The GDP estimate released today is based on more complete source data than were available for the "advance" estimate issued last month. In the advance estimate, the increase in real GDP was 2.6 percent. With the second estimate for the fourth quarter, private inventory investment increased less than previously estimated, while nonresidential fixed investment increased more.
The increase in real GDP in the fourth quarter reflected positive contributions from personal consumption expenditures (PCE), nonresidential fixed investment, exports, state and local government spending, private inventory investment, and residential fixed investment that were partly offset by a negative contribution from federal government spending. Imports, which are a subtraction in the calculation of GDP, increased.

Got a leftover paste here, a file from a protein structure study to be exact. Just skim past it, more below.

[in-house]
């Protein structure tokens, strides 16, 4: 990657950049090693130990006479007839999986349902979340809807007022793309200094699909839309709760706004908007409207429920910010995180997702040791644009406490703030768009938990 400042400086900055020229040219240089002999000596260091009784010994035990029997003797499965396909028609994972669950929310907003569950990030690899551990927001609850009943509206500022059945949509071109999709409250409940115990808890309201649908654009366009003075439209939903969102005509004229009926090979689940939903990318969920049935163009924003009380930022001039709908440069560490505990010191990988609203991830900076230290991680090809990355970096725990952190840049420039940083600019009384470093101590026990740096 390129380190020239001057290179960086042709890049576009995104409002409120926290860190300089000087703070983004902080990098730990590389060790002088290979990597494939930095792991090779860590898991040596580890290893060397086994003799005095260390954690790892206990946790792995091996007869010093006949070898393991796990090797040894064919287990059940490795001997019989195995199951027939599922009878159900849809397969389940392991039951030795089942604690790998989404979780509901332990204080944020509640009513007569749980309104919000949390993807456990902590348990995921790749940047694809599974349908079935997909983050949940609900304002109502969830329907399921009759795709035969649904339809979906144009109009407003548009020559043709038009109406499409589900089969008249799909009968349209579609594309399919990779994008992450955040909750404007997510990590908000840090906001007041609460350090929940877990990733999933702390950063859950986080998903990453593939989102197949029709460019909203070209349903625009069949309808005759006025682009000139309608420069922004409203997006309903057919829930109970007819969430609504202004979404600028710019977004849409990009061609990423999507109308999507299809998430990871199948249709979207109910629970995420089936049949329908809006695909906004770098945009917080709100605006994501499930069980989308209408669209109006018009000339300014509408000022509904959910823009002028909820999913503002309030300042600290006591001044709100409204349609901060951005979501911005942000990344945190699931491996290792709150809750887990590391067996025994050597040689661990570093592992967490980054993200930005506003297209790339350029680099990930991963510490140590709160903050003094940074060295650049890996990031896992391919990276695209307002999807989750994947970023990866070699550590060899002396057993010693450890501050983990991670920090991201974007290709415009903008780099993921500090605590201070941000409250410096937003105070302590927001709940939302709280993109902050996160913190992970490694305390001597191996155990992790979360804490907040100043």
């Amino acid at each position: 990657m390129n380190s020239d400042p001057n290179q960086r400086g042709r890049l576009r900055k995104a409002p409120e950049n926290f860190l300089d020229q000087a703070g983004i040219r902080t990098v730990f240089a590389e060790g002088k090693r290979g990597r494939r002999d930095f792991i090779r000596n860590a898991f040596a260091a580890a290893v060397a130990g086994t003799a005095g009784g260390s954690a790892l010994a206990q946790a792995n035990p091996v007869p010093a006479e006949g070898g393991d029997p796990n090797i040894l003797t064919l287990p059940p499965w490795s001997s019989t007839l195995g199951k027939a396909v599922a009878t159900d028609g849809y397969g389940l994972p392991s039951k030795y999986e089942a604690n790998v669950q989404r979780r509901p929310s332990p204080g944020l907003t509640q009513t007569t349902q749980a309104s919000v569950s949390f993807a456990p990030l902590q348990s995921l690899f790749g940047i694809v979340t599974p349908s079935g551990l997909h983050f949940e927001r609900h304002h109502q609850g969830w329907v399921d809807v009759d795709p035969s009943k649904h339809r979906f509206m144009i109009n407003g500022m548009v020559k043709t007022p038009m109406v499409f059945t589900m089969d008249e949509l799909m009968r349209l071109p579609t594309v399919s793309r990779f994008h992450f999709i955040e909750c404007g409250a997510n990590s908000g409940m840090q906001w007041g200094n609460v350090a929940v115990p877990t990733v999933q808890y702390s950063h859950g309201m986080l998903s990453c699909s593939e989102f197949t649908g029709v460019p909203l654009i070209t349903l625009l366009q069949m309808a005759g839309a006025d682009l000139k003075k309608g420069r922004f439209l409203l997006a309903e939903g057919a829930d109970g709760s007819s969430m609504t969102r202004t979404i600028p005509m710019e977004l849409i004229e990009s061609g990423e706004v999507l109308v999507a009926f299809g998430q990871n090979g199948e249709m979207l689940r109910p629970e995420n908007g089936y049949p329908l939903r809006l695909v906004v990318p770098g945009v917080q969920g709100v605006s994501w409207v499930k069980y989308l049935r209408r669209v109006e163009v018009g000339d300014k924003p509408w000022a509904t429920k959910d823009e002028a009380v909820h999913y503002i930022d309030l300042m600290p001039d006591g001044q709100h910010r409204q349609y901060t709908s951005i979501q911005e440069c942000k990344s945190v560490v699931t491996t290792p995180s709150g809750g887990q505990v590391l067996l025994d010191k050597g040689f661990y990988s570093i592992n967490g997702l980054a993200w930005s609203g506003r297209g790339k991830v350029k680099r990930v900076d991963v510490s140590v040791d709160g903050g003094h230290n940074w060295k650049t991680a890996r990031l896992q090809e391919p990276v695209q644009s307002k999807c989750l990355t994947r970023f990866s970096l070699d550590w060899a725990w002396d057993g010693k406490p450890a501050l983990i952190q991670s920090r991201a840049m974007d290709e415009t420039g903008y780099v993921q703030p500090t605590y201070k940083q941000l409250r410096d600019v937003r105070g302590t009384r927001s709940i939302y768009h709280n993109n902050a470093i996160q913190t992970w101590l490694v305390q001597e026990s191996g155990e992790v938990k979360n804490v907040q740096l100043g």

The deceleration in real GDP growth in the fourth quarter primarily reflected an upturn in imports, a downturn in federal government spending, and decelerations in nonresidential fixed investment and in exports that were partly offset by an acceleration in PCE, an upturn in private inventory investment, and an acceleration in state and local government spending.
Thursday, February 26, 2015
by Calculated Risk on 2/26/2015 08:13:00 PM
[T]he idea of core inflation. Why do we need such a concept, and how should it be measured?Friday:
So: core inflation is usually measured by taking food and energy out of the price index; but there are alternative measures, like trimmed-mean and median inflation, which are getting increasing attention.